Our social tools are turning love into a renewable building material. When people care enough, they can come together and accomplish things of a scope and longevity that were previously impossible; they can do big things for love.When I read this, I immediately thought of Jamie Notter and how often he talks about the importance of love/passion to what we do. I quote:
Shirky, chapter 5, page 142.
Passion matters. Yes, it opens up opportunities for let-downs and heartache. But that's the price of admission to a world where more gets done, and potential is realized, and synergy is actually accomplished, not just referenced in a keynote speech. Don't let the hard parts of passion scare you away. Stay with it and marvel at where it takes us.At Tech10, I had the opportunity to sit in on the Open Community fireside chat, and this topic came up there as well as part of a discussion of chat participants' experiences with online communities over the years. The number one thing that distinguishes successful online (or even real life) efforts is that people CARE.
So that raises a key question for associations: do you know who cares about your organization, among your staff, volunteers, members, and other supporters? Because I assure you that not everyone does. Some of your staff members just want a paycheck. Some of your volunteers just want a line for their resume. Some of your members renew out of habit. Some of your supporters are there purely for selfish reasons. But not all.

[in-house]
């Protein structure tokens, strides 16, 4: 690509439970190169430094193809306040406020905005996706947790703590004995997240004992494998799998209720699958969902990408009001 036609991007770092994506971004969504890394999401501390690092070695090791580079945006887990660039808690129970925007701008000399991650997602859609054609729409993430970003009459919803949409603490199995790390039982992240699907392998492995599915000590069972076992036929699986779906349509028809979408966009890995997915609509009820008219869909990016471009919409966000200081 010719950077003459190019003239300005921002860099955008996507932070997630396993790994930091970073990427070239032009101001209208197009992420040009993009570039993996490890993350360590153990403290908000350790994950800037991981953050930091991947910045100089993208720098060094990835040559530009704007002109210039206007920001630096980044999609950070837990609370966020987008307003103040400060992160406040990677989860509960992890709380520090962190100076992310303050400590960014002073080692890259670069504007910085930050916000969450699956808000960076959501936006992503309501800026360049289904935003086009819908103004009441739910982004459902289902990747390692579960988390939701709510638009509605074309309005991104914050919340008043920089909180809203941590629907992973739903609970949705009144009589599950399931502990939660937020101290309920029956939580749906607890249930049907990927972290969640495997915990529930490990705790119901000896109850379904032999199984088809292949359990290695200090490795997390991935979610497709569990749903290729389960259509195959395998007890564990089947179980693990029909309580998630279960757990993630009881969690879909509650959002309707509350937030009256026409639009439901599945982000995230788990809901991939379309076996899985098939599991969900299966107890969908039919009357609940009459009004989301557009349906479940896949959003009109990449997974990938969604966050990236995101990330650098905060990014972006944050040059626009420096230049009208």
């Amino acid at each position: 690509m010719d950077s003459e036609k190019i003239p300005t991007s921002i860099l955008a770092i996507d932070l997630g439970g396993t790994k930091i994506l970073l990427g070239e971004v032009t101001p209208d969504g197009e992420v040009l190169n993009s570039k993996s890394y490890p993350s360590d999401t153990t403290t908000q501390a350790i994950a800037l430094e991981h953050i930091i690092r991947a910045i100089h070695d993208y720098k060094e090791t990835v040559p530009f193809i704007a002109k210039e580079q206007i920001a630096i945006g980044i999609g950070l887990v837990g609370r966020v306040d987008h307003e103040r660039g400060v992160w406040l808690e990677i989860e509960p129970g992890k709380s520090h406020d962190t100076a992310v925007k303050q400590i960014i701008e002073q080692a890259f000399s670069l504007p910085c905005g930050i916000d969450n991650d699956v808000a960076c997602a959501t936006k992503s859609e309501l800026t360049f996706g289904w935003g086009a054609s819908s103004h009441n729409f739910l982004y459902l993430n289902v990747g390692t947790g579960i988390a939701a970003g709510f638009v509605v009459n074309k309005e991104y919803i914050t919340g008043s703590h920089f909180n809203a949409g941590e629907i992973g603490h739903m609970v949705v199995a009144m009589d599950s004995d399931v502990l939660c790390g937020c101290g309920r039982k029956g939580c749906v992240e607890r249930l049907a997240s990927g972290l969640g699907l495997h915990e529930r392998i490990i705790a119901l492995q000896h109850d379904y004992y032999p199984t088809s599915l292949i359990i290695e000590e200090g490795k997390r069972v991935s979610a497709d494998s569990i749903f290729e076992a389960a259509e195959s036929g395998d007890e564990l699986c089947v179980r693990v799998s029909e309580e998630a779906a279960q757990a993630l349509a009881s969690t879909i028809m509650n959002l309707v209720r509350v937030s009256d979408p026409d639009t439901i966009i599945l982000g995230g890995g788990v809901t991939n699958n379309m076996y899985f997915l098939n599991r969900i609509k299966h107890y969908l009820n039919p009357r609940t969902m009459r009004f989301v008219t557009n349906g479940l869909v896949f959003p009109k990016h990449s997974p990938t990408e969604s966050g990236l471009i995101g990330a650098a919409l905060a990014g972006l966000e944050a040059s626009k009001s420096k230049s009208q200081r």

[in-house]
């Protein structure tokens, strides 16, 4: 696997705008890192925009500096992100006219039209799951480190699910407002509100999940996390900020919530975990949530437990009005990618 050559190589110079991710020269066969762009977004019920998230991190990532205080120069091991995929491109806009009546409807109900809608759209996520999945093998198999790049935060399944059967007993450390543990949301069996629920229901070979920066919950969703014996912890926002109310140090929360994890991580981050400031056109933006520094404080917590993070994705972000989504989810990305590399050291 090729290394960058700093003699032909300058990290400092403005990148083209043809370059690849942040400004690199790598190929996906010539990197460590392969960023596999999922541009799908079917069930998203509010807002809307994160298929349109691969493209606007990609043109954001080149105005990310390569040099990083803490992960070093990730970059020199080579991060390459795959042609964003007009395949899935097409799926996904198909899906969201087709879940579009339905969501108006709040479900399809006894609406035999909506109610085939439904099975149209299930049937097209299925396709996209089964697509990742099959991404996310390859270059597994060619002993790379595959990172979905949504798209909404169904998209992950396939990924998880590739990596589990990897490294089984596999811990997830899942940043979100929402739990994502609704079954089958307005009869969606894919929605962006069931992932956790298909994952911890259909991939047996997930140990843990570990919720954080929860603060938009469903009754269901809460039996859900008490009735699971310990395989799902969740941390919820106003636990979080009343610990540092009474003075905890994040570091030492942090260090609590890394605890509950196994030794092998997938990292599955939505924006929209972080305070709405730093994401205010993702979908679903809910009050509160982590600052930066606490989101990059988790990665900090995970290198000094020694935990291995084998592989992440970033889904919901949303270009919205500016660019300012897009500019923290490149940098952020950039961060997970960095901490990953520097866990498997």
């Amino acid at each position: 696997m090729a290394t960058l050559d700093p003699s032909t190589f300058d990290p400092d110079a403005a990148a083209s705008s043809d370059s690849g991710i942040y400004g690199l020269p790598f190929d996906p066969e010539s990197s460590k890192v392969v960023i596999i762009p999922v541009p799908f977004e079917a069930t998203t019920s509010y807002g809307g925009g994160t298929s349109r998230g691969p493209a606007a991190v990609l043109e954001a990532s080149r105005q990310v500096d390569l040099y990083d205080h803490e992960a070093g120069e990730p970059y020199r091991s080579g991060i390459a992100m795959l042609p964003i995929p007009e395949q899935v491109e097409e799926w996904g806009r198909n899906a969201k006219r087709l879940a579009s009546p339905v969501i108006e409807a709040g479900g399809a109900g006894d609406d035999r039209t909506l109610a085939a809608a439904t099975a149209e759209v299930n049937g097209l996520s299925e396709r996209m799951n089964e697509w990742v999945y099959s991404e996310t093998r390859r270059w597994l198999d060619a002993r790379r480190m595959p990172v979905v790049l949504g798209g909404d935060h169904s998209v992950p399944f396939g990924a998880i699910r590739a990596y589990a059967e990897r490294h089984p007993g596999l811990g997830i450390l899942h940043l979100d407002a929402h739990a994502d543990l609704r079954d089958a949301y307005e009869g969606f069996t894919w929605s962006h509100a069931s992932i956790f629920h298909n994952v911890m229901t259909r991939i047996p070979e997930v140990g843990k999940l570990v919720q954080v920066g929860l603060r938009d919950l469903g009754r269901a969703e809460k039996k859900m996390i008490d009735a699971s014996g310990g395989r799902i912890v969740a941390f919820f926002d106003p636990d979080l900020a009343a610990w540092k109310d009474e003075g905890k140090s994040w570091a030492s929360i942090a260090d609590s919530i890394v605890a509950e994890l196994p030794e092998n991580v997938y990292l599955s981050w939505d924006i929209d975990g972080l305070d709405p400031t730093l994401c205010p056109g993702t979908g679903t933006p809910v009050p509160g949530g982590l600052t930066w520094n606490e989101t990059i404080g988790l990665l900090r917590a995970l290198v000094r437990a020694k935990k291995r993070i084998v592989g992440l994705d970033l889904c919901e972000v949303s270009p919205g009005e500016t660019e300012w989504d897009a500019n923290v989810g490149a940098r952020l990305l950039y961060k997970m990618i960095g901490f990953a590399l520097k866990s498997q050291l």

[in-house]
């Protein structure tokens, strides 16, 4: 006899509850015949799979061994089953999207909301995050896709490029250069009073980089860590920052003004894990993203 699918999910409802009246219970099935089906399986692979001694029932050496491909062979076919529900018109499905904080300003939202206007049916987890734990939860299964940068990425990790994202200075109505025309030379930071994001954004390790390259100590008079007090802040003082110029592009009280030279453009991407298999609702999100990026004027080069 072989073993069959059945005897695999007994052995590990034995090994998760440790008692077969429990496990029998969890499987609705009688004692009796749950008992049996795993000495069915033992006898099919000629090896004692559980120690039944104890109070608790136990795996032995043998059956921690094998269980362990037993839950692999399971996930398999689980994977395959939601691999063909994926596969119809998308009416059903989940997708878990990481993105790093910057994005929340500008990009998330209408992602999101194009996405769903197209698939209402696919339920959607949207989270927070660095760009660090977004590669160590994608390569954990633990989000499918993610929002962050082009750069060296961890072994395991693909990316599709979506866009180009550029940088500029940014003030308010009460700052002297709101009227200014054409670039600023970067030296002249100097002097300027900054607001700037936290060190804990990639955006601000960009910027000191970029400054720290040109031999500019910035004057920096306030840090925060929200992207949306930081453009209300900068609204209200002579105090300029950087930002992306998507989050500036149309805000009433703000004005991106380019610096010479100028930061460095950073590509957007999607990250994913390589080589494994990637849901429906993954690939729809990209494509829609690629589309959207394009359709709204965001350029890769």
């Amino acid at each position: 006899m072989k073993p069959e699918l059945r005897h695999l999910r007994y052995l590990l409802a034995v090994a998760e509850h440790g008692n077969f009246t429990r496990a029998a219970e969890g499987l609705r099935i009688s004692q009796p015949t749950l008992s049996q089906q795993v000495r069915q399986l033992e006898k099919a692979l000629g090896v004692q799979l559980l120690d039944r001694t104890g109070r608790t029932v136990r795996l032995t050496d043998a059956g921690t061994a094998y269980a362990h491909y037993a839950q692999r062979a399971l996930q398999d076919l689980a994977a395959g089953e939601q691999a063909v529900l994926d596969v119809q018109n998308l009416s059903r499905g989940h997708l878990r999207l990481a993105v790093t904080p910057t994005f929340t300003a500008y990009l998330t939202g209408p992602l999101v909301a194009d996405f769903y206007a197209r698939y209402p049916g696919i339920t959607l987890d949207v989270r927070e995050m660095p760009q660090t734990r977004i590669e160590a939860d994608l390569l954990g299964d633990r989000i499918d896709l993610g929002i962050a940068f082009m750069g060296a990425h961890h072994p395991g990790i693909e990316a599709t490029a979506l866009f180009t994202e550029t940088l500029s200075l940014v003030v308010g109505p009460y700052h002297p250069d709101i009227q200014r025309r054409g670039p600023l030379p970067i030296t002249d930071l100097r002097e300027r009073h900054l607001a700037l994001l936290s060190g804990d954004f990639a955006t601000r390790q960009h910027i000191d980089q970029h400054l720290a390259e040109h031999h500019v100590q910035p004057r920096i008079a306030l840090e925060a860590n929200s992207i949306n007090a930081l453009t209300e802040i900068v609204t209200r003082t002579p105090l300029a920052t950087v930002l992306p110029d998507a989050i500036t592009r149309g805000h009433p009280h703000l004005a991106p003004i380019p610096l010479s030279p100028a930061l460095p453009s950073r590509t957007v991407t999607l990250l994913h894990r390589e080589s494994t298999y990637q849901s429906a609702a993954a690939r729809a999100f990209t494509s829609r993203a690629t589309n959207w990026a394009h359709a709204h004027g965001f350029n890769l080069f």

The people who care are critical to your association. And they're likely going to be some of your most vocal critics, too. Why? Because if what you do or don't do didn't matter to them, they'd just let it slide. And because they DO care, they are your engine for growth, for change, for innovation and for improvement.
Make sure you know who they are. Make sure you know what they want and can do. Make sure you listen to them and make use of their energy. And, particularly at this time of year, make sure you say thank you in ways that are meaningful to them. Without them riding your ass, as painful as it can be, you'd never get anywhere.